The past year or so has been wonderful. We’ve done some amazing things and met some fantastic people. As well as raising money I had also set out to promote awareness of bowel cancer symptoms and hopefully make my family proud. With any luck I’ve managed to do some or all of these, but one thing I hadn’t planned was the effect all this exercise has had on my health. It sounds silly now, but I wasn’t really thinking about my health when I started running marathons. I quickly noticed how exercise helped me psychologically and lifted my mood (endorphins are awesome). After a while I also started to see that exercise helped me tolerate chemo and fight cancer too. The fitter I am, the better I can tolerate chemo and there’s also research to suggest that regular exercise can stop cancer growing or spreading. My oncologist believes my fitness helps me fight cancer too, which is fantastic.

I love being able to get out in the fresh air. I know how lucky I am. Many people in my situation are sadly unable to be active.

I love being able to get out in the fresh air. I know how lucky I am. Many people in my situation are sadly unable to be active.

Fundraising and fitness challenges were a remote prospect when I was diagnosed with stage 4 bowel cancer in March 2012. It came as a huge shock to me and my young family, but it galvanised us and we remained positive, even when I was given my terminal prognosis almost a year later in February 2013.

Picture with my daughters Skye and Isobel just after my bowel surgery

With my daughters Skye and Isobel just after my bowel surgery in March 2012. I hadn’t realised at the time just how thin I’d become.

Our wonderful Oncology team at the Rosemere Cancer Centre put me on a new treatment which fortunately started working and my health began to improve. I started running again and was determined to try and help the charites that had support my family and I during my cancer adventure.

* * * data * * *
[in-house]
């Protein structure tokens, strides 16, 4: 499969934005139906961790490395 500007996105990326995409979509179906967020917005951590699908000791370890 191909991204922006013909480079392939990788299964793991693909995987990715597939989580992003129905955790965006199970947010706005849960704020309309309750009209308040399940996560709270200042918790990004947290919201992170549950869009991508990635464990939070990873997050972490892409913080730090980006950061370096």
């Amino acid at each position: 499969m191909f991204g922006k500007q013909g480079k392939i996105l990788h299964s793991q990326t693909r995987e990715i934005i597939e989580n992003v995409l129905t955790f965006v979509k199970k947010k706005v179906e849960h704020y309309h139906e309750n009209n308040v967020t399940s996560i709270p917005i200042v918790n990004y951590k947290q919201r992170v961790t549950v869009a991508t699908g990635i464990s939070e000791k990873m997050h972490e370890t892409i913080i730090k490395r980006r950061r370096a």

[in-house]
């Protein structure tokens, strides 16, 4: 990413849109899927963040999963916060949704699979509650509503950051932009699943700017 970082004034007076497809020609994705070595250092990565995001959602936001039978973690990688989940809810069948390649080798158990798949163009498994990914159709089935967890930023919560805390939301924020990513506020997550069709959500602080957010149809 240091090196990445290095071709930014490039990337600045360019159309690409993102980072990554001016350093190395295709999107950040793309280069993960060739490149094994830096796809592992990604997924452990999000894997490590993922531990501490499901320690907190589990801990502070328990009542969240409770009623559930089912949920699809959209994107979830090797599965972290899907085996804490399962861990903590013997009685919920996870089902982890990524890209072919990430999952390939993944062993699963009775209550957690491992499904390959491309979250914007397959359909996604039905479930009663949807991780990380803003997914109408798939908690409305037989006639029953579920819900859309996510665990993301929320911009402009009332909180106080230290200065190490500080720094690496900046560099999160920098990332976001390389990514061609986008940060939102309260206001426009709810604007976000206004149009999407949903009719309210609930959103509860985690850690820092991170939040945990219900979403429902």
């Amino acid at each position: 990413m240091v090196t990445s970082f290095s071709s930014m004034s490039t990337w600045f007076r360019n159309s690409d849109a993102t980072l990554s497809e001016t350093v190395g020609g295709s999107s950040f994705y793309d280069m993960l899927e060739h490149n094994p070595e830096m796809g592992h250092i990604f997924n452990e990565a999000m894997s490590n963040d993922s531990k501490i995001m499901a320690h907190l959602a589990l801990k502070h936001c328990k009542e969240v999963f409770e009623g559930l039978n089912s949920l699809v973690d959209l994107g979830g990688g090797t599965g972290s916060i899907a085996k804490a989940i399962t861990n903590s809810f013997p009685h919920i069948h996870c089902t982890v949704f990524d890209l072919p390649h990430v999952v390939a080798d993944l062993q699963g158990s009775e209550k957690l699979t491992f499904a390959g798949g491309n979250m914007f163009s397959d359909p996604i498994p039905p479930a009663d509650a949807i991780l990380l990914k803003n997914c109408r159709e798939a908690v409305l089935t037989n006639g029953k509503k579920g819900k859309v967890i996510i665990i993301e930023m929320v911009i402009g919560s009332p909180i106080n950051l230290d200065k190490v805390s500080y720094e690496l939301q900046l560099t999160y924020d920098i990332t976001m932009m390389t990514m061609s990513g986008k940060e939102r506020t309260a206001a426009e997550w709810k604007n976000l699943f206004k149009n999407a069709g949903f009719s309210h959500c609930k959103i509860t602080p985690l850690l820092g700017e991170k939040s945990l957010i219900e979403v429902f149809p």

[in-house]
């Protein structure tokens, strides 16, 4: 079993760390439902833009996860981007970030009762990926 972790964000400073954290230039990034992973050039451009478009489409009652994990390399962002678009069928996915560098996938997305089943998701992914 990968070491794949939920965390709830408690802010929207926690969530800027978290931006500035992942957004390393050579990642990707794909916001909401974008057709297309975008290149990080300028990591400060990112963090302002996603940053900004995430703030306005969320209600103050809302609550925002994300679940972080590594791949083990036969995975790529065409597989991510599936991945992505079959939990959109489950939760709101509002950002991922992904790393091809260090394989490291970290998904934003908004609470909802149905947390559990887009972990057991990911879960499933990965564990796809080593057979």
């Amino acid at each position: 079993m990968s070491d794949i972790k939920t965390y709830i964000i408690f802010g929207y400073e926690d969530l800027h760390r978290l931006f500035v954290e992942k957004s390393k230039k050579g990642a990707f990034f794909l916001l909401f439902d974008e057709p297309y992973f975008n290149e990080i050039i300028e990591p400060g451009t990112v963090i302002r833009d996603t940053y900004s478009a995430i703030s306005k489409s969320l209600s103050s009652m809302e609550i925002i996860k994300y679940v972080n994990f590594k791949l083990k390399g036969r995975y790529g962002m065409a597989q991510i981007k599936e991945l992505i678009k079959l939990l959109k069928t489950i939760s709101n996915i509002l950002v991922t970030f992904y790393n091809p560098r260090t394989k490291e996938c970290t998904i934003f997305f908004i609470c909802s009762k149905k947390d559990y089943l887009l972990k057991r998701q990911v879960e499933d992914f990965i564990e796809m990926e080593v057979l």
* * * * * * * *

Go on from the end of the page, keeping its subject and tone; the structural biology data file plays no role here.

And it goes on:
Louise and I with The Indian Uncle I Never Knew I Had (aka our Oncologist)

Louise and I with The Indian Uncle I Never Knew I Had (aka our wonderful Oncologist)

On Sunday 2nd August I completed my 17th Marathon in 17th months over the Yorkshire 3 Peaks. I still love running, but the time is right to mix it up a little. So I’m planning to walk/run the National 3 Peaks in September and rather than drive I will be cycling the 450 miles between them instead.

A very wet, but awesome day running the Yorkshire Three Peaks. It was very tough, but I loved every minute!

A very wet, but awesome day running the Yorkshire Three Peaks. It was very tough, but I loved every minute!

But it doesn’t stop there. After I’ve finished my 10 days of cycling and walking I’m tackling my first Tough Mudder in Cheshire the day after. I can’t wait! This is something I have been planning for a long time. Training for it and preparing between chemo treatments is hard. This is certainly a huge challenge to take on and the biggest I’ve taken on so far. 11 straight days of activity is going to be gruelling, but I’m determined to do it! I want to carry on challenging my mind and body and redefining what I can expect from life and what it means to live with terminal cancer.

I've loved the cycle training, including this ride in the Lakes.

I’ve loved the cycle training, including this ride in the Lakes.

I’m raising money for three amazing cancer charities. Mummy’s Star, an incredible charity, supporting women going through cancer during pregnancy.

With Steve Marsden, one of the Mummy's Star trustees, during the Mummy's Star Three Peaks day

With Steve Marsden, one of the Mummy’s Star trustees, during the Mummy’s Star Three Peaks day

Beating Bowel Cancer campaign to raise awareness of bowel cancer and have supported me and my family during our cancer adventure.

Beating Bowel Cancer have been a great support to us all. We were bowled over to be given an Achievement Award to celebrate the fundraising work we've done over the last year.

Beating Bowel Cancer have been a great support to us all.
In April we were bowled over to be given an Achievement Award to celebrate the fundraising work we’ve done over the last year (Louise and I with patron Freya North and Chairman of the Board of Trustees Sir Christopher Pitchers).

Finally, the Rosemere Cancer Foundation supports the centre where I receive chemo every fortnight and have give me and my fellow patients great support.

I've been receiving treatment at the Rosemere Unit for more than 3 years. I'm very grateful for the care I've received there from the amazing Doctors, Nurses, Staff and Volunteers.

I’ve been receiving treatment at the Rosemere Unit for more than 3 years. I’m very grateful for the care I’ve received there from the amazing Doctors, Nurses, Staff and Volunteers.